As it seeks allies in its growing confrontation with China, Tokyo makes much of its shared democratic values with Western and hoped for Asian allies. One of those key values is the willingness to debate and accept contrary views. But in Japan critical views are not welcomed. Tokyo is now revising its school textbooks so that they present only official Japanese view on foreign policy questions. Are these supposed to be Western democratic values? They seem much closer to those of the dictatorial, non-democratic societies, like the China that Japan criticizes.

Various factors seem involved in Tokyo’s strange behavior. One is the cleanliness factor — the desire to put a lid on messy situations syndrome (kusai mono ni futa wo suru). That can be admirable in some situations. But not when it is used to justify the destruction or hiding of crucial documents. Another is the belief that I have run into when writing about Japan, namely that there is one reality for Japan and other for the rest of the world — the isolationist, head-in-the-sand syndrome. So revelations of global spying activities by Western powers can be shrugged off as some weird foreigner activity, even when Japan is a victim. And then there is the strange kotodama concept — the idea that words have their own spirit. So statements constantly repeated can change the reality, even when they are not true or certain. Denials have the opposite effect, and should be silenced.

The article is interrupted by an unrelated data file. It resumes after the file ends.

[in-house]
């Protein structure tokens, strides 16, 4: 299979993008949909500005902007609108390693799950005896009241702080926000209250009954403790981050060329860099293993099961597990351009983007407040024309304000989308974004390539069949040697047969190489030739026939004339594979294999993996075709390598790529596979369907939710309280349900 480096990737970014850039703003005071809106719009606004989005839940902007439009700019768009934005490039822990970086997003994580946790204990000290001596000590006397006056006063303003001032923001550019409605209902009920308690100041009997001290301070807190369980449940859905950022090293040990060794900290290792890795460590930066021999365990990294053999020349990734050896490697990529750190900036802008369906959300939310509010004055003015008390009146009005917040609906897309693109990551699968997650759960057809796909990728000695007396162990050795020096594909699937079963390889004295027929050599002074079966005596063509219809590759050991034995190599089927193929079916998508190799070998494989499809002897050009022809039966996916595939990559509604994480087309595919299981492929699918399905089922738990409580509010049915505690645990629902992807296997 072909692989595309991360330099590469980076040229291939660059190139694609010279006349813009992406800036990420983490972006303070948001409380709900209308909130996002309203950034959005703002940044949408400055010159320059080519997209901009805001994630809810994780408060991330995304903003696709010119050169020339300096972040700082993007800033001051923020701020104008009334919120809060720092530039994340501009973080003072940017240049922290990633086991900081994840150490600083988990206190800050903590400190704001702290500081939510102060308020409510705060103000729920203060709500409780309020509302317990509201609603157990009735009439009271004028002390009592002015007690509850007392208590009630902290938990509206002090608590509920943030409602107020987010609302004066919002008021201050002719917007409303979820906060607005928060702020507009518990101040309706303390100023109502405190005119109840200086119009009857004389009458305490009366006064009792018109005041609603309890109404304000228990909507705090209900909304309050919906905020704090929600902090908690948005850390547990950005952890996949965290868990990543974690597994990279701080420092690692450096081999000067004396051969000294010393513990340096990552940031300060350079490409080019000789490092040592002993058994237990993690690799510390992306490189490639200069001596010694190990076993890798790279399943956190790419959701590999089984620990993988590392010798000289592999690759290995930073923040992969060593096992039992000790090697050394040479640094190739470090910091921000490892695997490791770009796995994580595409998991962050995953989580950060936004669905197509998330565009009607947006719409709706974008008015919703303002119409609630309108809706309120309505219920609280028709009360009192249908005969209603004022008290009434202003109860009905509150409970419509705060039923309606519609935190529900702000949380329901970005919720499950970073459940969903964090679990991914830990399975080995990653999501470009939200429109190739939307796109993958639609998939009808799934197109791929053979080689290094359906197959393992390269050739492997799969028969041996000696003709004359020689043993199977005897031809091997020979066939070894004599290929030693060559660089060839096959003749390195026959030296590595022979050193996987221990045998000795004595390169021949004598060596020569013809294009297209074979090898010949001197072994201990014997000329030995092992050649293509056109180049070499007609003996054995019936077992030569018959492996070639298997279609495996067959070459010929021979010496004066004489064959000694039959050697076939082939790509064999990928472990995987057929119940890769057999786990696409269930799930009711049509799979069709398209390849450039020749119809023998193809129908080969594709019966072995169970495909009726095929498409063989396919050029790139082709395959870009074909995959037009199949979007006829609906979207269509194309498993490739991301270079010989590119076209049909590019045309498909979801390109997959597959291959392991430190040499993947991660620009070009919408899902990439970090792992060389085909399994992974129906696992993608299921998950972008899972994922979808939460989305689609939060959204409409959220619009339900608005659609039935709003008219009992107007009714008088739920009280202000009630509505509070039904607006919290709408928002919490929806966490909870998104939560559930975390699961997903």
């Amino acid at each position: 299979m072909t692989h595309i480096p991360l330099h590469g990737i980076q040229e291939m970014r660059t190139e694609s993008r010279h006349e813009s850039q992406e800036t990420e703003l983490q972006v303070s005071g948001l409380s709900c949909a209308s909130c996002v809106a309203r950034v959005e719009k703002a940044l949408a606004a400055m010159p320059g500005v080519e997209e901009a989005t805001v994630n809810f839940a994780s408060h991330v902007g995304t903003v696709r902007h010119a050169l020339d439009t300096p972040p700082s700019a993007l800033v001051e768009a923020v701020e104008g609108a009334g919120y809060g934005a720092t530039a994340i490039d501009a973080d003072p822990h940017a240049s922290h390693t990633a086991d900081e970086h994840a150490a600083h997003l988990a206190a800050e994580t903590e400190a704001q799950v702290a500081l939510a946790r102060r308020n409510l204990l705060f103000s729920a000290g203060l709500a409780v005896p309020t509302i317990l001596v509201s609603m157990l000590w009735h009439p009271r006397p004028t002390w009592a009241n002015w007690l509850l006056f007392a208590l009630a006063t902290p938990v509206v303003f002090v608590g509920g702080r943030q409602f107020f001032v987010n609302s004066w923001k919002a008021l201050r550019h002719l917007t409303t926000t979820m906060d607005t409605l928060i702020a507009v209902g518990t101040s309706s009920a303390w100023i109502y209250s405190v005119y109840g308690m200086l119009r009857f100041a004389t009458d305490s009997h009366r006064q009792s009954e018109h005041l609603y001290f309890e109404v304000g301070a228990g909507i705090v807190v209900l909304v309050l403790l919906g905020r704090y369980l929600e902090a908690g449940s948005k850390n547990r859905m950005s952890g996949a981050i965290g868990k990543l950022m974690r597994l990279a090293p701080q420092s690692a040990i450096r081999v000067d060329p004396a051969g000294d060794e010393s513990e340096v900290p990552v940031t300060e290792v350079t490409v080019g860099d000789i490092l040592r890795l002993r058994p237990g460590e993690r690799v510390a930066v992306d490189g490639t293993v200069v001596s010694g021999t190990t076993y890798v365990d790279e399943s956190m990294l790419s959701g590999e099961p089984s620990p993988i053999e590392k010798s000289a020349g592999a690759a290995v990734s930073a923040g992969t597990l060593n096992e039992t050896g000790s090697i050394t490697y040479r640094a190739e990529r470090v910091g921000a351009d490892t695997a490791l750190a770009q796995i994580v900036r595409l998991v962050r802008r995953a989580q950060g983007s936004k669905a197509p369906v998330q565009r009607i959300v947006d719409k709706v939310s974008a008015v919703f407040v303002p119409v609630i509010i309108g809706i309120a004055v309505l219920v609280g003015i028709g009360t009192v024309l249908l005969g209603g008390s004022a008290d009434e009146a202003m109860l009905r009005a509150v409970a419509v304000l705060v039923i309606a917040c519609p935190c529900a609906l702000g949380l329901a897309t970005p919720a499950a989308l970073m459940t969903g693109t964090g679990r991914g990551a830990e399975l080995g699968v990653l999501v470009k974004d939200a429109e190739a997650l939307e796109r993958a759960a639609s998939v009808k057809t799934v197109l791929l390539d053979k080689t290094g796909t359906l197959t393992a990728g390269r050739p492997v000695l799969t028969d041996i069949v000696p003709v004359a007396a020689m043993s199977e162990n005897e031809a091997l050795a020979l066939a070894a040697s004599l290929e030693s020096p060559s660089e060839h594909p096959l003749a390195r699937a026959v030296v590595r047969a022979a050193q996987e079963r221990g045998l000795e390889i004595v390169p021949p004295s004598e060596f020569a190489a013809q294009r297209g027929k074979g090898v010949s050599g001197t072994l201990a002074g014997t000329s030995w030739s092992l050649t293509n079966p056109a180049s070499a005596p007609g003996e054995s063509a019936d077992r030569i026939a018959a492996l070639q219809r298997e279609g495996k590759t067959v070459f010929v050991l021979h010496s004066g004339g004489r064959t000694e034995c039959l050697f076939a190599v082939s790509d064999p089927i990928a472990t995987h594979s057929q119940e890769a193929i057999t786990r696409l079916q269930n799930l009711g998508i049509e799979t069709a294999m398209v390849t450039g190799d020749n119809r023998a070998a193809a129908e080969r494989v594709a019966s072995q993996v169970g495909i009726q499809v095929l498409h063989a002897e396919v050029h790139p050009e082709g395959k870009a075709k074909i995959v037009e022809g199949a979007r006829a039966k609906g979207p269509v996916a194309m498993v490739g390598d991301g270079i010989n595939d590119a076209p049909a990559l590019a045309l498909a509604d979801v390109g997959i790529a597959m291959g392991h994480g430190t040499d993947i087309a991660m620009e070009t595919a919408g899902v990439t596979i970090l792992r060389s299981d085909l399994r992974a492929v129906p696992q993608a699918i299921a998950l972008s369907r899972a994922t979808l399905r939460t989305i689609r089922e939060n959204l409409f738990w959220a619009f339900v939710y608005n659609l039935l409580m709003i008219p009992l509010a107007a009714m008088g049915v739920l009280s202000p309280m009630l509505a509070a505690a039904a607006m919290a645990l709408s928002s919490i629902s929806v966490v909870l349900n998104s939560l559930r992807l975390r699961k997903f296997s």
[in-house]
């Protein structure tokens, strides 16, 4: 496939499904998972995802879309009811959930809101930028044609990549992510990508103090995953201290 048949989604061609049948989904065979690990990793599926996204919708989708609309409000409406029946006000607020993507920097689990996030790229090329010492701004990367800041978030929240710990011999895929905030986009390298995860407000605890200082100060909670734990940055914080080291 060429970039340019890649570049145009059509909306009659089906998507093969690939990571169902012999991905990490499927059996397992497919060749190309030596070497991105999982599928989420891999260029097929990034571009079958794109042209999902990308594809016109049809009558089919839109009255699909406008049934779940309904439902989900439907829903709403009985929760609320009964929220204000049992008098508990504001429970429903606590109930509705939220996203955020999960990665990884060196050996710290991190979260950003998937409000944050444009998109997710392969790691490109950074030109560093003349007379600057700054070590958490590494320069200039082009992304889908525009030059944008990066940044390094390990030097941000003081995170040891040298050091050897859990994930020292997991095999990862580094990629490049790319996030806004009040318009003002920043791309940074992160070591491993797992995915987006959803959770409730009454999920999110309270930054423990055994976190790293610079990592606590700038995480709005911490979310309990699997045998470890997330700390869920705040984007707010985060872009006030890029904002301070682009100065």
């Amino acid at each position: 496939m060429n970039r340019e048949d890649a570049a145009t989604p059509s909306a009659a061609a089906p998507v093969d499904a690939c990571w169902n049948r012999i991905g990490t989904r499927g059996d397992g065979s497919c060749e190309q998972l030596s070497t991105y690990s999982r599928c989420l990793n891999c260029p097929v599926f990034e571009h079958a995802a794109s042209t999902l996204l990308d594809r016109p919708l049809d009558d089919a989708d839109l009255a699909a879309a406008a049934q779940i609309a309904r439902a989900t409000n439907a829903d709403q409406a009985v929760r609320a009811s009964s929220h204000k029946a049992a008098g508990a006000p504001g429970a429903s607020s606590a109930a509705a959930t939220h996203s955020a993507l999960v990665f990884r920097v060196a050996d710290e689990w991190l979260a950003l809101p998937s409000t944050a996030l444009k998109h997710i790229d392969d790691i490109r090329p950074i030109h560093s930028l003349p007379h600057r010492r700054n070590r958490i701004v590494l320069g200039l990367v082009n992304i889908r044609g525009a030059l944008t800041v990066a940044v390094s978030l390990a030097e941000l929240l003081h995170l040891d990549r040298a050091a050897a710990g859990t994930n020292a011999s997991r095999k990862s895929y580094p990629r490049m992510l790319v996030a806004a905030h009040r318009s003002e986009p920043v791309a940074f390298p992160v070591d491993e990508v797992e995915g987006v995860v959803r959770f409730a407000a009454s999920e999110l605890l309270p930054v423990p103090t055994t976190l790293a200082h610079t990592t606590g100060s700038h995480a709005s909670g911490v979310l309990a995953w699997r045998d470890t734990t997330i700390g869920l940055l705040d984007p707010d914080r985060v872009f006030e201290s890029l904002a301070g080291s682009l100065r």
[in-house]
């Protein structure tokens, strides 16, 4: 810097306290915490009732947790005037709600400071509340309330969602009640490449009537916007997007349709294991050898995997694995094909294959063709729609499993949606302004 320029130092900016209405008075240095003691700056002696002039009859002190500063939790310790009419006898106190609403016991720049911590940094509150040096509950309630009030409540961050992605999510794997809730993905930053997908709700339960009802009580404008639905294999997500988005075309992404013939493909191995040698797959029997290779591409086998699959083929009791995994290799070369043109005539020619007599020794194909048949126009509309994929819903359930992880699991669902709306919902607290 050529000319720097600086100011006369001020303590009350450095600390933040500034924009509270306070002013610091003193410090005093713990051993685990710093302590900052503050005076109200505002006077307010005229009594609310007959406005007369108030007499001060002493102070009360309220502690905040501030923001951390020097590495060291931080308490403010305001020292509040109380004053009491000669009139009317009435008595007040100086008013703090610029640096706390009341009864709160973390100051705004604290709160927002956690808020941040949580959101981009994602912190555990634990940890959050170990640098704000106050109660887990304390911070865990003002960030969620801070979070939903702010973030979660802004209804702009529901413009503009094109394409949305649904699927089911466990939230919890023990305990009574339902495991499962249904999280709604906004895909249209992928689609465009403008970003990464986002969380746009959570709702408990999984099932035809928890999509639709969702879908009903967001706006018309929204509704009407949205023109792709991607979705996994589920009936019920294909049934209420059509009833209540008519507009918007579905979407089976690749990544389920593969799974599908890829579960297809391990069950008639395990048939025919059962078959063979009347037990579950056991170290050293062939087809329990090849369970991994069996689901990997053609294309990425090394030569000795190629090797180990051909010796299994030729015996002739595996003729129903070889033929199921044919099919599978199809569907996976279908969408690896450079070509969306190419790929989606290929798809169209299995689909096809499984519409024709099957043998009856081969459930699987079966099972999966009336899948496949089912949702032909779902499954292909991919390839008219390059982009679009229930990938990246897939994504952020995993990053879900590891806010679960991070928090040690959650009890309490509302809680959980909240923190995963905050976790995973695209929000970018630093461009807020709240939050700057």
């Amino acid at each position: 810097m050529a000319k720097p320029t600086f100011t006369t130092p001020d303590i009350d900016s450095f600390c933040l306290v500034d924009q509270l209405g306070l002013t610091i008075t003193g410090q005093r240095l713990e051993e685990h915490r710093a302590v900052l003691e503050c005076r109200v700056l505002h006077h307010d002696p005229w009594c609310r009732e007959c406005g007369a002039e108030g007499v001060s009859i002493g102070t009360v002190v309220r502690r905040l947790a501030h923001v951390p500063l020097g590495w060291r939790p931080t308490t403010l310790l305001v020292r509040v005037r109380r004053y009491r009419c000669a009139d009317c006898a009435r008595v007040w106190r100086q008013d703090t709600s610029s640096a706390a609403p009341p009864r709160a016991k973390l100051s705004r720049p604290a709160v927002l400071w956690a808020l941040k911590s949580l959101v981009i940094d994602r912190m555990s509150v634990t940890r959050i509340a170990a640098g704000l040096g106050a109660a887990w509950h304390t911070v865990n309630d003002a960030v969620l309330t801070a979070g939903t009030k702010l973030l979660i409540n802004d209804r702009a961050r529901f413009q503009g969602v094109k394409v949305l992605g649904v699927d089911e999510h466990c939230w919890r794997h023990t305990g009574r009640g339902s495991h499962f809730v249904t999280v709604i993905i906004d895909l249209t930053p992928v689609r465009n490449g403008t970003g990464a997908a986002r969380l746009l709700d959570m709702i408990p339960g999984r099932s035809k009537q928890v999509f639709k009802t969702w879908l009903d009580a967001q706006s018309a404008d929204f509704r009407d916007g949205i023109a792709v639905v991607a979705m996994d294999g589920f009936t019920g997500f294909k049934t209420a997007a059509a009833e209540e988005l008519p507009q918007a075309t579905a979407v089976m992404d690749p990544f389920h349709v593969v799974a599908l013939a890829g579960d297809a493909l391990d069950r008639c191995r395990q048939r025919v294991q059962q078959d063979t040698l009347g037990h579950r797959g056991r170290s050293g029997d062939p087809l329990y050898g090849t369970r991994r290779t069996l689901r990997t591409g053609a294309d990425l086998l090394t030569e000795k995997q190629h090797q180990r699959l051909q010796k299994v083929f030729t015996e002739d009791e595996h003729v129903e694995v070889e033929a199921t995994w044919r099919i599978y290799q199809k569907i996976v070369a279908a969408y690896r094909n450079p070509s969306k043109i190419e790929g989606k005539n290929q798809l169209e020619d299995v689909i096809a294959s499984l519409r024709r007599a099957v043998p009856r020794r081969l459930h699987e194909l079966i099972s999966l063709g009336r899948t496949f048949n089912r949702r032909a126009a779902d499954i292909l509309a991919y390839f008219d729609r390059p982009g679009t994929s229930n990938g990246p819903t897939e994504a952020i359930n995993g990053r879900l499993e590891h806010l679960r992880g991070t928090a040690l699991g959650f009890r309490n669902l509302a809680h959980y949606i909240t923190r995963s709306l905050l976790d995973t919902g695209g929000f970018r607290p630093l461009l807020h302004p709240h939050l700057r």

It all takes me back to the days I once spent in the “nuclear village” safety committees where they seemed to think that if they constantly repeated the mantra of nuclear safety, and ignored the critics, then Japan would be safe from accidents. To voice the possibility of accidents would somehow encourage accidents. Also, we were told, nuclear accidents were something that happened to other people but not to Japan — more head in the sand.

We now realize these were not very good ways to run a nuclear energy program. Nor do they make for good foreign policies.

Gregory Clark, a former Australian diplomat and commentator, is a long resident in Japan. A Japanese translation of this article will appear on www.gregoryclark.net